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|His compassion is underwhelming.
Written by Robbin
(10/17/2008 1:31 p.m.)
in consequence of the missive, I know! ;-(..., penned by Moni
The evening ended with dancing. On its being proposed, Anne offered her services, as usual; and though her eyes would sometimes fill with tears as she sat at the instrument, she was extremely glad to be employed, and desired nothing in return but to be unobserved. (Ch. 8)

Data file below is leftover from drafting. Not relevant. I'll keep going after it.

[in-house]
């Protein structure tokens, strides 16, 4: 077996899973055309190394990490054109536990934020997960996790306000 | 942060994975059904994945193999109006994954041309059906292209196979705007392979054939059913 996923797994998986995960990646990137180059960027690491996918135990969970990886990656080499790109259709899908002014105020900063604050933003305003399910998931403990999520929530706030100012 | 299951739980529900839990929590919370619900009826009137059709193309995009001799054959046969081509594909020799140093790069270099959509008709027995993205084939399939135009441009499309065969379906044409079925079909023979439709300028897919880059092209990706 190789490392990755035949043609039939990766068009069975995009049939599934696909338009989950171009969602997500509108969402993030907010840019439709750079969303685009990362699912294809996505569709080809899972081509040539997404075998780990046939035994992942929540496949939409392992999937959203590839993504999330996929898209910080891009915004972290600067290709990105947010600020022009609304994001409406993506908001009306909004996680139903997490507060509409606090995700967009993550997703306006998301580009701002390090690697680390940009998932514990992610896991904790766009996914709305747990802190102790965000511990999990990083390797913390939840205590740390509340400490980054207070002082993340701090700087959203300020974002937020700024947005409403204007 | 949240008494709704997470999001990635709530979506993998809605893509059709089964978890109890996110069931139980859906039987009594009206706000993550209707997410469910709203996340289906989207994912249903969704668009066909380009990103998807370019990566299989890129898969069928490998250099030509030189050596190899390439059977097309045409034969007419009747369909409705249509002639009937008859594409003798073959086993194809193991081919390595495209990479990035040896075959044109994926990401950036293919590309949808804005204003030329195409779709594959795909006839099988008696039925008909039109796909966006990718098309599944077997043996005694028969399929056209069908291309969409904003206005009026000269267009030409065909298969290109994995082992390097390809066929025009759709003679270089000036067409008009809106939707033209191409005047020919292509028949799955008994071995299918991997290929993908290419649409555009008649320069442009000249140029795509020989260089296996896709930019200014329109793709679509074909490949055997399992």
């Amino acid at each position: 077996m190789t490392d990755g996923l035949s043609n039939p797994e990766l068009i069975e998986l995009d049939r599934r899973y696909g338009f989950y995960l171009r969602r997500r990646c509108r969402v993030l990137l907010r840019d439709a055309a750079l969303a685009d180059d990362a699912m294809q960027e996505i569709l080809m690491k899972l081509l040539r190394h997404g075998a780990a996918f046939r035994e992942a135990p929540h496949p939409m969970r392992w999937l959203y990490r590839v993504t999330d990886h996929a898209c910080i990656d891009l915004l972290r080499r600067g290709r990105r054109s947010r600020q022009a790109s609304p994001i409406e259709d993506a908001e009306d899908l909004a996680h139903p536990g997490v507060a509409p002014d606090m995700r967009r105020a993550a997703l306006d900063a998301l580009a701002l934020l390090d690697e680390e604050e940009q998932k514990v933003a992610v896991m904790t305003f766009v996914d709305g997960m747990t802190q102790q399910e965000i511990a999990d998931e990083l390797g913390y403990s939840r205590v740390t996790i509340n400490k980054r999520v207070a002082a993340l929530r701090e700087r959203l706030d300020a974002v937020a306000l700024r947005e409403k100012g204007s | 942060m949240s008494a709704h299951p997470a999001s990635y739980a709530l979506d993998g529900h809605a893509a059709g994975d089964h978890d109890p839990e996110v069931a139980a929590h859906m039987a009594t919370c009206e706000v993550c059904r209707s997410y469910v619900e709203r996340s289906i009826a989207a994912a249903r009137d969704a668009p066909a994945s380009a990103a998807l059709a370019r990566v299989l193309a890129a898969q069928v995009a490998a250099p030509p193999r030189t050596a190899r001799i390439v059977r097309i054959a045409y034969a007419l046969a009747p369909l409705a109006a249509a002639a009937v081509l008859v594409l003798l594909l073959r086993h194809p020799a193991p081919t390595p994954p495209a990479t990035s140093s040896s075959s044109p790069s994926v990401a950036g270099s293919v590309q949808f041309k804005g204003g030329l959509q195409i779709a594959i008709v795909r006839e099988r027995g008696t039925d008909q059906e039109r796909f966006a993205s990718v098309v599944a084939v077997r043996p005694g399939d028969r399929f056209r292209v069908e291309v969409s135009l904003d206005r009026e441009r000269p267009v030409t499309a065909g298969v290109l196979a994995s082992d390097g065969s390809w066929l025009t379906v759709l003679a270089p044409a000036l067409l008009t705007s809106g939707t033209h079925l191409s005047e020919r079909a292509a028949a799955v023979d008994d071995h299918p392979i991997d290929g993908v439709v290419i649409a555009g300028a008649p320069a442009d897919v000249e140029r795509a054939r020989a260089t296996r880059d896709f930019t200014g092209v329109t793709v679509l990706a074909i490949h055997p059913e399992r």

LOL! Indeed, Mr. Knightley would not be pleased. Frederick’s mocking Anne at this moment always seemed petty to me. By dismissing her to the instrument chair he is pointing out she is no longer a marriageable pretty young thing—IMO a quite unnecessary action on his part and not justified by any anger and resentment he is holding on to from their broken engagement. At this moment Frederick does not deserve Anne. I think Anne’s desire to be unobserved is natural. I think Anne is in a moment of such deep grief and mortification that attention might just be the breaking point of her composure. Anne’s desire to be unobserved is not weakness but strength; IMO her only desire is to maintain her pride and dignity after the love of her life has done his best to make her a nothing. (:D)
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